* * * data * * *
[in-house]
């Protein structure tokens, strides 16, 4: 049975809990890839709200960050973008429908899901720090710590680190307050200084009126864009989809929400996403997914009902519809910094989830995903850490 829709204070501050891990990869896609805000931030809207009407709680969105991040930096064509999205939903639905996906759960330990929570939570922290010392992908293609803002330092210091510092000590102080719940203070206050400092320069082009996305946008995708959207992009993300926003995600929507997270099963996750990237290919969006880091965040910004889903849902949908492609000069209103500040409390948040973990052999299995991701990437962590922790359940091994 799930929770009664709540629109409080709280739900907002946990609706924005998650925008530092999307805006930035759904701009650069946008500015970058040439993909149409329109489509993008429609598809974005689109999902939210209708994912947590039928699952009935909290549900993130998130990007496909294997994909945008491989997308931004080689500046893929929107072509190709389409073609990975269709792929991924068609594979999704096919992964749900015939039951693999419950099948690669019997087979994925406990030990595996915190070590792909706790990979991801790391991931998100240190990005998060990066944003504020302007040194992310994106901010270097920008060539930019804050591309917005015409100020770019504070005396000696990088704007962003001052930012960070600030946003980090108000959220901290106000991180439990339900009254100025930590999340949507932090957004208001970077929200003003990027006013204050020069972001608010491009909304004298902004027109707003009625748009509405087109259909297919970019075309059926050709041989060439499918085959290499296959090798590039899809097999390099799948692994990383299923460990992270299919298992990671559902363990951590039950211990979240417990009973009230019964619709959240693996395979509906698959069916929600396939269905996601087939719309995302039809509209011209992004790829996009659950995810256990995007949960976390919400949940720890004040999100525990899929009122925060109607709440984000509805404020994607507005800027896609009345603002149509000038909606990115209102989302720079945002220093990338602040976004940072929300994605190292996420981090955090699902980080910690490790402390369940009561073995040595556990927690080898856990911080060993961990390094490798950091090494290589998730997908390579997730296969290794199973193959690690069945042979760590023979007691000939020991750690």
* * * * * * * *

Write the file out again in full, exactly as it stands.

[in-house]
């Protein structure tokens, strides 16, 4: 049975809990890839709200960050973008429908899901720090710590680190307050200084009126864009989809929400996403997914009902519809910094989830995903850490 829709204070501050891990990869896609805000931030809207009407709680969105991040930096064509999205939903639905996906759960330990929570939570922290010392992908293609803002330092210091510092000590102080719940203070206050400092320069082009996305946008995708959207992009993300926003995600929507997270099963996750990237290919969006880091965040910004889903849902949908492609000069209103500040409390948040973990052999299995991701990437962590922790359940091994 799930929770009664709540629109409080709280739900907002946990609706924005998650925008530092999307805006930035759904701009650069946008500015970058040439993909149409329109489509993008429609598809974005689109999902939210209708994912947590039928699952009935909290549900993130998130990007496909294997994909945008491989997308931004080689500046893929929107072509190709389409073609990975269709792929991924068609594979999704096919992964749900015939039951693999419950099948690669019997087979994925406990030990595996915190070590792909706790990979991801790391991931998100240190990005998060990066944003504020302007040194992310994106901010270097920008060539930019804050591309917005015409100020770019504070005396000696990088704007962003001052930012960070600030946003980090108000959220901290106000991180439990339900009254100025930590999340949507932090957004208001970077929200003003990027006013204050020069972001608010491009909304004298902004027109707003009625748009509405087109259909297919970019075309059926050709041989060439499918085959290499296959090798590039899809097999390099799948692994990383299923460990992270299919298992990671559902363990951590039950211990979240417990009973009230019964619709959240693996395979509906698959069916929600396939269905996601087939719309995302039809509209011209992004790829996009659950995810256990995007949960976390919400949940720890004040999100525990899929009122925060109607709440984000509805404020994607507005800027896609009345603002149509000038909606990115209102989302720079945002220093990338602040976004940072929300994605190292996420981090955090699902980080910690490790402390369940009561073995040595556990927690080898856990911080060993961990390094490798950091090494290589998730997908390579997730296969290794199973193959690690069945042979760590023979007691000939020991750690």